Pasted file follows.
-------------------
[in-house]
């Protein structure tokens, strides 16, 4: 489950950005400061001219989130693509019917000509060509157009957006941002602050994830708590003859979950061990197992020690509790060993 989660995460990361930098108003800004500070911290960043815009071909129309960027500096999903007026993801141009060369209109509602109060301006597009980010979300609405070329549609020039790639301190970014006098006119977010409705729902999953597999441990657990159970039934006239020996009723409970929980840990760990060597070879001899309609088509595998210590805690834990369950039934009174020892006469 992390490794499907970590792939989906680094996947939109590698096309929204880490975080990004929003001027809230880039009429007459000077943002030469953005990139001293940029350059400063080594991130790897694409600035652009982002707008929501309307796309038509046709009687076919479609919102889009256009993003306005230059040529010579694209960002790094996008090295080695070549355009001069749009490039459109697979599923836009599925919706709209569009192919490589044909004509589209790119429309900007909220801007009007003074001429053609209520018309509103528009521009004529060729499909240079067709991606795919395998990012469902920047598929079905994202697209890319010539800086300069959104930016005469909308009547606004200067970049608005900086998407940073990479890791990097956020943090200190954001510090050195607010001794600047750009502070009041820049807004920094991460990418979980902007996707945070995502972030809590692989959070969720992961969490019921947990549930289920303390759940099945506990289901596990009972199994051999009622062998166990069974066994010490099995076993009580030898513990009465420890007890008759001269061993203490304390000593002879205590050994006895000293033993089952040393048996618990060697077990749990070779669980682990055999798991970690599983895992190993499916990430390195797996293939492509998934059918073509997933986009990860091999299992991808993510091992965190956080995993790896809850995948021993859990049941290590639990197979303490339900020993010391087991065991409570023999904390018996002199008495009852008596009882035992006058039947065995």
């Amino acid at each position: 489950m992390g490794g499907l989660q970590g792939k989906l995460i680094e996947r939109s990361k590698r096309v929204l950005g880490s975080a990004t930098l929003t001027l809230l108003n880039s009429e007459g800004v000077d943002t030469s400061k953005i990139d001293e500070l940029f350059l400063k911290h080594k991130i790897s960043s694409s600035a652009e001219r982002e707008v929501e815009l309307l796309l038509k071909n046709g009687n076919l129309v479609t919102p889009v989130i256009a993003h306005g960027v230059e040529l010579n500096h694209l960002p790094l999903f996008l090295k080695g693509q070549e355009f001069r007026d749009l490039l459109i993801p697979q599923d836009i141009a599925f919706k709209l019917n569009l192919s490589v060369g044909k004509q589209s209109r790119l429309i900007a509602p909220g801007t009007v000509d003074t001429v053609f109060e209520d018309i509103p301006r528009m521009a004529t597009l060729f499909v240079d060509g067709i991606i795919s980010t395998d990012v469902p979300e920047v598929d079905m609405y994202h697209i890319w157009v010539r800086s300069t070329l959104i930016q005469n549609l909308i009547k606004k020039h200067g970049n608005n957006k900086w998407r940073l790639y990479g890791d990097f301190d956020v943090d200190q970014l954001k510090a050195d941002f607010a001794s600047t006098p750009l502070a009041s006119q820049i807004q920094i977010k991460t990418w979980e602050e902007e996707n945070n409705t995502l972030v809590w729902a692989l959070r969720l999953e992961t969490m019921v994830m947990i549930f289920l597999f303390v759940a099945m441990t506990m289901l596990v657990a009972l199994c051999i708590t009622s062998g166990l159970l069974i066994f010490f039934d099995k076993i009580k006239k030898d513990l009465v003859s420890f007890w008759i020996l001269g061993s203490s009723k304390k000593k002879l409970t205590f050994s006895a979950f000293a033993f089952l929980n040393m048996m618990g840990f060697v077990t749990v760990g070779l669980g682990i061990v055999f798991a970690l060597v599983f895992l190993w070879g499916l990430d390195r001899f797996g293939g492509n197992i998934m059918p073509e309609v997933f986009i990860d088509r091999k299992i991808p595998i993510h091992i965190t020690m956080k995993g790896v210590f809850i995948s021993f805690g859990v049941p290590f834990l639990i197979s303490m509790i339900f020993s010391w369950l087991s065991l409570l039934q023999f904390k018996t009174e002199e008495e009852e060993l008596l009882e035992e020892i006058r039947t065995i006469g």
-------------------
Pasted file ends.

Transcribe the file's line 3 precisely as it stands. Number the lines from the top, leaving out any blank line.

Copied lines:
């Amino acid at each position: 489950m992390g490794g499907l989660q970590g792939k989906l995460i680094e996947r939109s990361k590698r096309v929204l950005g880490s975080a990004t930098l929003t001027l809230l108003n880039s009429e007459g800004v000077d943002t030469s400061k953005i990139d001293e500070l940029f350059l400063k911290h080594k991130i790897s960043s694409s600035a652009e001219r982002e707008v929501e815009l309307l796309l038509k071909n046709g009687n076919l129309v479609t919102p889009v989130i256009a993003h306005g960027v230059e040529l010579n500096h694209l960002p790094l999903f996008l090295k080695g693509q070549e355009f001069r007026d749009l490039l459109i993801p697979q599923d836009i141009a599925f919706k709209l019917n569009l192919s490589v060369g044909k004509q589209s209109r790119l429309i900007a509602p909220g801007t009007v000509d003074t001429v053609f109060e209520d018309i509103p301006r528009m521009a004529t597009l060729f499909v240079d060509g067709i991606i795919s980010t395998d990012v469902p979300e920047v598929d079905m609405y994202h697209i890319w157009v010539r800086s300069t070329l959104i930016q005469n549609l909308i009547k606004k020039h200067g970049n608005n957006k900086w998407r940073l790639y990479g890791d990097f301190d956020v943090d200190q970014l954001k510090a050195d941002f607010a001794s600047t006098p750009l502070a009041s006119q820049i807004q920094i977010k991460t990418w979980e602050e902007e996707n945070n409705t995502l972030v809590w729902a692989l959070r969720l999953e992961t969490m019921v994830m947990i549930f289920l597999f303390v759940a099945m441990t506990m289901l596990v657990a009972l199994c051999i708590t009622s062998g166990l159970l069974i066994f010490f039934d099995k076993i009580k006239k030898d513990l009465v003859s420890f007890w008759i020996l001269g061993s203490s009723k304390k000593k002879l409970t205590f050994s006895a979950f000293a033993f089952l929980n040393m048996m618990g840990f060697v077990t749990v760990g070779l669980g682990i061990v055999f798991a970690l060597v599983f895992l190993w070879g499916l990430d390195r001899f797996g293939g492509n197992i998934m059918p073509e309609v997933f986009i990860d088509r091999k299992i991808p595998i993510h091992i965190t020690m956080k995993g790896v210590f809850i995948s021993f805690g859990v049941p290590f834990l639990i197979s303490m509790i339900f020993s010391w369950l087991s065991l409570l039934q023999f904390k018996t009174e002199e008495e009852e060993l008596l009882e035992e020892i006058r039947t065995i006469g």